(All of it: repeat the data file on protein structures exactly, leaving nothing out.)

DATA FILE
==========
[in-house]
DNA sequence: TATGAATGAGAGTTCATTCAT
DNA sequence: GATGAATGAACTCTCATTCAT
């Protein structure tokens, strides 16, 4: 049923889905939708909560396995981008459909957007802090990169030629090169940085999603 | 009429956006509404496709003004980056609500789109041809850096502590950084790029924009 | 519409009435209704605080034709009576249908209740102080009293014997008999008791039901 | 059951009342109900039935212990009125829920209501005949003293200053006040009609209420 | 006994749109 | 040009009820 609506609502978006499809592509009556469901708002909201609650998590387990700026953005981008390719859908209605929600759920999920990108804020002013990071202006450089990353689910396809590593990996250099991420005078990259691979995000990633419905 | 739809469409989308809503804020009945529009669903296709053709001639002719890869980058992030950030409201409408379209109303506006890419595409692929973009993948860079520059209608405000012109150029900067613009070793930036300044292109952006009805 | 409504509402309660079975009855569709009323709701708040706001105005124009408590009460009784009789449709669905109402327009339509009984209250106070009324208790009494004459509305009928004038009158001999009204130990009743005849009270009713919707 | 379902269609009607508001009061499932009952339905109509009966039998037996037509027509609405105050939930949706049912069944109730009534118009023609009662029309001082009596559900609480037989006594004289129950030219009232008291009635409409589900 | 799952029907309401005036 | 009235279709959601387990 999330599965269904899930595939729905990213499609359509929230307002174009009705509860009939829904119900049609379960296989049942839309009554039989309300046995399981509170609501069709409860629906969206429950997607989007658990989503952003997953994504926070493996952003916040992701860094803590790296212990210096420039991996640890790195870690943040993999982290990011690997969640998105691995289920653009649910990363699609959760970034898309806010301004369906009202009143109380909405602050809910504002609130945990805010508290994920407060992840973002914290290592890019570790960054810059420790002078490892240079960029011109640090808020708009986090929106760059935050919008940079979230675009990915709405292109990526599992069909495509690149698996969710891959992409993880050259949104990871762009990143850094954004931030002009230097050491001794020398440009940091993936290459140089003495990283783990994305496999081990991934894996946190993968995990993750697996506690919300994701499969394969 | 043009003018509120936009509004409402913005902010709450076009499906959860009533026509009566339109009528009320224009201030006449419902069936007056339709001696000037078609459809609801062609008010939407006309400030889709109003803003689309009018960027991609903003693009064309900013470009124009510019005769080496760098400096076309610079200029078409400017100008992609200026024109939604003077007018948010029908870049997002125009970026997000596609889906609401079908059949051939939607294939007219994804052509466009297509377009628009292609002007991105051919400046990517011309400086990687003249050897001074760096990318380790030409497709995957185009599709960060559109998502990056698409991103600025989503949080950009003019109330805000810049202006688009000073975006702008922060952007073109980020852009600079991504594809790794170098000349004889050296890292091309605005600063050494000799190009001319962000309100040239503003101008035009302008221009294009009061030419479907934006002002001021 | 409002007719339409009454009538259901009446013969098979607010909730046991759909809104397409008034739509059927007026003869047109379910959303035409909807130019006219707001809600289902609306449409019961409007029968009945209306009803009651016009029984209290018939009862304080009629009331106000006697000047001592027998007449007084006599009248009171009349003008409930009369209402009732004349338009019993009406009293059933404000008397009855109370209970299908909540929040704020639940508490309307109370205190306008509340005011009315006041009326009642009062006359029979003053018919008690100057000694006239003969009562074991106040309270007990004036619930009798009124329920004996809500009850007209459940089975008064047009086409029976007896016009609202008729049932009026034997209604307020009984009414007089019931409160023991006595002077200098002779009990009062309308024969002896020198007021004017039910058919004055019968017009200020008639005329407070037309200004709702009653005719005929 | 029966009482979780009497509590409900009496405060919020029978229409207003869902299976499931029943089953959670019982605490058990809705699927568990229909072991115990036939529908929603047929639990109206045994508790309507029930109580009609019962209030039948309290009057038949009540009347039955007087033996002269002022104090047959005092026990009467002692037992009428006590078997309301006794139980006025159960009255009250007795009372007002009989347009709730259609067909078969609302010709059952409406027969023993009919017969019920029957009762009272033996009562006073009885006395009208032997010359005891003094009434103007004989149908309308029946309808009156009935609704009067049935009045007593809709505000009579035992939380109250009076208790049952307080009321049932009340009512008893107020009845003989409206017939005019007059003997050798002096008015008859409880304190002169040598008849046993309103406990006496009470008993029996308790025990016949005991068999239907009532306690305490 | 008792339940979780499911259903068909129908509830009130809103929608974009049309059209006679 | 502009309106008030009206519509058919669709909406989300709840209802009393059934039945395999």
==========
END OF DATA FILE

[in-house]
DNA sequence: TATGAATGAGAGTTCATTCAT
DNA sequence: GATGAATGAACTCTCATTCAT
């Protein structure tokens, strides 16, 4: 049923889905939708909560396995981008459909957007802090990169030629090169940085999603 | 009429956006509404496709003004980056609500789109041809850096502590950084790029924009 | 519409009435209704605080034709009576249908209740102080009293014997008999008791039901 | 059951009342109900039935212990009125829920209501005949003293200053006040009609209420 | 006994749109 | 040009009820 609506609502978006499809592509009556469901708002909201609650998590387990700026953005981008390719859908209605929600759920999920990108804020002013990071202006450089990353689910396809590593990996250099991420005078990259691979995000990633419905 | 739809469409989308809503804020009945529009669903296709053709001639002719890869980058992030950030409201409408379209109303506006890419595409692929973009993948860079520059209608405000012109150029900067613009070793930036300044292109952006009805 | 409504509402309660079975009855569709009323709701708040706001105005124009408590009460009784009789449709669905109402327009339509009984209250106070009324208790009494004459509305009928004038009158001999009204130990009743005849009270009713919707 | 379902269609009607508001009061499932009952339905109509009966039998037996037509027509609405105050939930949706049912069944109730009534118009023609009662029309001082009596559900609480037989006594004289129950030219009232008291009635409409589900 | 799952029907309401005036 | 009235279709959601387990 999330599965269904899930595939729905990213499609359509929230307002174009009705509860009939829904119900049609379960296989049942839309009554039989309300046995399981509170609501069709409860629906969206429950997607989007658990989503952003997953994504926070493996952003916040992701860094803590790296212990210096420039991996640890790195870690943040993999982290990011690997969640998105691995289920653009649910990363699609959760970034898309806010301004369906009202009143109380909405602050809910504002609130945990805010508290994920407060992840973002914290290592890019570790960054810059420790002078490892240079960029011109640090808020708009986090929106760059935050919008940079979230675009990915709405292109990526599992069909495509690149698996969710891959992409993880050259949104990871762009990143850094954004931030002009230097050491001794020398440009940091993936290459140089003495990283783990994305496999081990991934894996946190993968995990993750697996506690919300994701499969394969 | 043009003018509120936009509004409402913005902010709450076009499906959860009533026509009566339109009528009320224009201030006449419902069936007056339709001696000037078609459809609801062609008010939407006309400030889709109003803003689309009018960027991609903003693009064309900013470009124009510019005769080496760098400096076309610079200029078409400017100008992609200026024109939604003077007018948010029908870049997002125009970026997000596609889906609401079908059949051939939607294939007219994804052509466009297509377009628009292609002007991105051919400046990517011309400086990687003249050897001074760096990318380790030409497709995957185009599709960060559109998502990056698409991103600025989503949080950009003019109330805000810049202006688009000073975006702008922060952007073109980020852009600079991504594809790794170098000349004889050296890292091309605005600063050494000799190009001319962000309100040239503003101008035009302008221009294009009061030419479907934006002002001021 | 409002007719339409009454009538259901009446013969098979607010909730046991759909809104397409008034739509059927007026003869047109379910959303035409909807130019006219707001809600289902609306449409019961409007029968009945209306009803009651016009029984209290018939009862304080009629009331106000006697000047001592027998007449007084006599009248009171009349003008409930009369209402009732004349338009019993009406009293059933404000008397009855109370209970299908909540929040704020639940508490309307109370205190306008509340005011009315006041009326009642009062006359029979003053018919008690100057000694006239003969009562074991106040309270007990004036619930009798009124329920004996809500009850007209459940089975008064047009086409029976007896016009609202008729049932009026034997209604307020009984009414007089019931409160023991006595002077200098002779009990009062309308024969002896020198007021004017039910058919004055019968017009200020008639005329407070037309200004709702009653005719005929 | 029966009482979780009497509590409900009496405060919020029978229409207003869902299976499931029943089953959670019982605490058990809705699927568990229909072991115990036939529908929603047929639990109206045994508790309507029930109580009609019962209030039948309290009057038949009540009347039955007087033996002269002022104090047959005092026990009467002692037992009428006590078997309301006794139980006025159960009255009250007795009372007002009989347009709730259609067909078969609302010709059952409406027969023993009919017969019920029957009762009272033996009562006073009885006395009208032997010359005891003094009434103007004989149908309308029946309808009156009935609704009067049935009045007593809709505000009579035992939380109250009076208790049952307080009321049932009340009512008893107020009845003989409206017939005019007059003997050798002096008015008859409880304190002169040598008849046993309103406990006496009470008993029996308790025990016949005991068999239907009532306690305490 | 008792339940979780499911259903068909129908509830009130809103929608974009049309059209006679 | 502009309106008030009206519509058919669709909406989300709840209802009393059934039945395999």